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Claude Debussy Two Preludes—“Feuilles mortes” from Book II and “Ce ...

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Claude Debussy Two Preludes—“Feuilles mortes” from Book II and “Ce ...

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Ajouté le : 21 juillet 2011
Lecture(s) : 249
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Claude Debuss Two Preludes“Feuilles mortes” from Book II and “Ce qu’a vu le Vent d’ouet” from Bookto be played in their original versions for solo piano, and in orchestrations by Colin Matthews
ACHILLECLAUDE DEBUSSY was born at St. Germaie Laye,France, on August 22, 1862, and died in Paris on March 25, 1918. The twelve Préludes fosolo piano that make up his Préludes, Book 1, published in 1910, were composed in 1909 and 1910. “Ce qu’a vu le Vent d’ouest” (“What the West Wind saw”), from Book I, was composed in 1910. The twelve Préludes of Book II, published in 1913, and which inclde “Feuilles mortes” (“Dead leaves”; sometimes translated as “Autumn leaves”), were composed 191213.
COLIN MATTHEWS was born in London, England, on February 13, 1946, and lives there now. He orchestrated all twent fourof Debussy’s Preludes between 2001 and 2006 on commission from the Hallé Orchestra, of which he ecame Associate Composer in 2001. Mark Elder, music director of the Hallé Orchestra since September 2000, led that orchestra in the premieres of “Feuilles mortes” and “Ce qu’a vu le Vent d’oues ” in the orchestrations by Colin Matthews on October 11, 2001, at the Bridgewater Hall in Manchester, England.
COLIN MATTHEWS’S ORCHESTRATION OF “FEUILLES MORTES”which receives its Ameri?can premiere in these concertscalls for an orchestra of two flutes and alto flute, two oboes and English horn, two clarinets and ass clarinet, two bassoons and contrabassoon, four horns, three trumpets, three trombones, timpani, percussion (two layers: tatam, two pairs of crotales in A andsharp), two harps, celest, and strings.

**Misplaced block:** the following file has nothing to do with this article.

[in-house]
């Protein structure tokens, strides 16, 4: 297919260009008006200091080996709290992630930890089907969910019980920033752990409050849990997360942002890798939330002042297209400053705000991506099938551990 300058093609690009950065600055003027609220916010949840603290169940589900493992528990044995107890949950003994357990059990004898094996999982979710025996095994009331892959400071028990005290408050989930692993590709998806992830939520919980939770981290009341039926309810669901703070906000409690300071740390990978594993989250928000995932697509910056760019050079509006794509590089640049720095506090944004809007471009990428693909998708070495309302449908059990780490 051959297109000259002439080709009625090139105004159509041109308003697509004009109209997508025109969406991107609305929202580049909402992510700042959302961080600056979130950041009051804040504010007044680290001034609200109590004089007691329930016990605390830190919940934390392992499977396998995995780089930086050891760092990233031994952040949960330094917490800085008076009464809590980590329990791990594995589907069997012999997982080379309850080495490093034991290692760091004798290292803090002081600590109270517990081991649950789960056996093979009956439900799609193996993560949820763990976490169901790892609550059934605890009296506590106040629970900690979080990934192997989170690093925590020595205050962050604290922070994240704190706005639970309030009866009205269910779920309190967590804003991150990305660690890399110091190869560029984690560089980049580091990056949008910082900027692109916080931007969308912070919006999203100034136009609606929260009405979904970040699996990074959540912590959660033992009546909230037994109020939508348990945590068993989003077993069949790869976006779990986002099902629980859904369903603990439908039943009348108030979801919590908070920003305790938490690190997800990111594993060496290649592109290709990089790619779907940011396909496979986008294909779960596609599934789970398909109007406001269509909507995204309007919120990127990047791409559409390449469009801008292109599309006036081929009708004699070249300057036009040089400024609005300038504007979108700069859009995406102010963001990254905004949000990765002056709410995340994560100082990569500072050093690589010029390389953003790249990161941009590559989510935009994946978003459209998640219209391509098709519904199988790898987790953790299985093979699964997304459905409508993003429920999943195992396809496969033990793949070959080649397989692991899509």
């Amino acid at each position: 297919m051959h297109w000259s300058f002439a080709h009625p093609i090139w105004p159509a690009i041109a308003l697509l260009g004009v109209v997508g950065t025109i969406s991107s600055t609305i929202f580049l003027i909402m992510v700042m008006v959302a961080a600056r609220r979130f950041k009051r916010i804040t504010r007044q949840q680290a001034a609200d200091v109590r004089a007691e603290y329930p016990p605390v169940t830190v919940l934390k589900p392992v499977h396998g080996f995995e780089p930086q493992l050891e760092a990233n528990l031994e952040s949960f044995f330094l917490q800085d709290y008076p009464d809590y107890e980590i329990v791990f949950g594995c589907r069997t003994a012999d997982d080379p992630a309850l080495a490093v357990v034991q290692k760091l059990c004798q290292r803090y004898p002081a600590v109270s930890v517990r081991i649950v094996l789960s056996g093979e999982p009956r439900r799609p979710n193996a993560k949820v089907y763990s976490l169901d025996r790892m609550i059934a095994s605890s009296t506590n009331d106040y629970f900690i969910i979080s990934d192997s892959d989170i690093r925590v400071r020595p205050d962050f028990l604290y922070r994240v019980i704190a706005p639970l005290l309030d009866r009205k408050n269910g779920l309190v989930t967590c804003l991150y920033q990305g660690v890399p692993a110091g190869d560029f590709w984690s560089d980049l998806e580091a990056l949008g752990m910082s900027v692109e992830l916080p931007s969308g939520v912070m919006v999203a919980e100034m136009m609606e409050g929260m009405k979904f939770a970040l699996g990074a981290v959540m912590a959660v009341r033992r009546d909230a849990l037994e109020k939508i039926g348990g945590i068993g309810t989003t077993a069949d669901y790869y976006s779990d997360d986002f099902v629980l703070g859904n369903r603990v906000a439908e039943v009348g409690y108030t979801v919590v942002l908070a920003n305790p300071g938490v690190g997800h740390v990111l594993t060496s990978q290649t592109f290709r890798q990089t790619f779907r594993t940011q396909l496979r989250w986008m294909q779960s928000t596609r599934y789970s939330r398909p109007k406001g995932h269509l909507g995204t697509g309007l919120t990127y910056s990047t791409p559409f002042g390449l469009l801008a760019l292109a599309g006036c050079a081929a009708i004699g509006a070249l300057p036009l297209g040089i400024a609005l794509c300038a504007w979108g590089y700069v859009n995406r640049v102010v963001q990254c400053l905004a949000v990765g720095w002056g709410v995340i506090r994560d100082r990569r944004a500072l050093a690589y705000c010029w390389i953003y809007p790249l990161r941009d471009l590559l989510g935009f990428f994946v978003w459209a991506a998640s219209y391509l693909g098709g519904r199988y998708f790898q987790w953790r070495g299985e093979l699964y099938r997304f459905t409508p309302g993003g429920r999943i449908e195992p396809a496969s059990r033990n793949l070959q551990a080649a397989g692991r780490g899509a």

COLIN MATTHEWS’S ORCHESTRATION OF “CE QU’A VU LE VENT D’OUEST” calls for an orchestra of two flutes, piccolo, and alto flute, two oboes and English horn, two clarinets and bass clarinet, two bassoons and contrabassoon, four horns, three truets, three trombones, tuba, timpani, percussion (three players: bass drum, cymbals, two suspended cymbals, triangle, tatam, glockenspiel), two harps, celesta, and strings.
In 1872, the great French Impressionist composer Claude Debussy entered the PariConservatoire at the tender age of ten in order to study piano. He had been prepared for this course of study by his teacher Antoinette Mauté. Mauté, who claimed to have been a student of Chopin’s, introduced Debussy to the complex and graceful music ofhe great Polish composer and had high aspirations for her young student. Debussy showed promise as a performer, but during his later teenage years shifted his attention from performance to composition. When he won the prestigious Prix de Rome for composition in 1884, his career path was set. Debussy always remained an active and accomplished pianist, however, whose friends often remarked on his great ability to evoke beautiful effects and colors from the piano. The composer Alfredo Casella once wrote thathen Debussy played, his “sensibility of touch was incomparable...the effect was a miracle of poetry.”
Perhaps because his first instrument was the piano, Debussy wrote some of his most personal and moving music for it. In 1909 he began composing a set ofreludes for piano solo that were published the following year. They remain to this day among his most popular works. The idea of publishing a set of Preludes was obviously inspired by Chopin, but Debussy’s Preludes are not merely an imitation of or homage to his predecessor’s. Debussy’s first book of Preludes contains only twelve pieces, not twentfour, as Chopin’s did. And rather than follow a strict tonal order, as did Bach and Chopin before him, Debussy attached a short descriptive title in a parenthes s the end of each piece, erhaps to suggest instead of explicitly state an interpretation to the performer.
Though completely Debussyan in nature, the Preludes exhibit echoes of Chopin’s grace, charm, and suppleness of language throughout, yet they contaia wealth of new pianistic colors and gestures as well as an advanced harmonic alette. Following the publication of the first book, Debussy began work on a second book of Preludes, which was ublished in 1913. Like the first, this book also contains twele freestanding Preludes with descriptive titles added arenthetically at the end. The 1913 publication expands on the first and contains some of Debussy’s most advanced tonal thinking.
Each Prelude is a world unto itself. The short titles included in thecore demonstrate that Debussy’s music is often driven by visual images which at times make conventional tonal analysis inadequate to the task. This is particularly evident in the Prelude from Book I entitled “Ce qu’a vu le Vent d’ouest” (“What the West Wid Saw”), which depicts the violent wind that blows through France from the north and churns up large waves upon the shore. In it,
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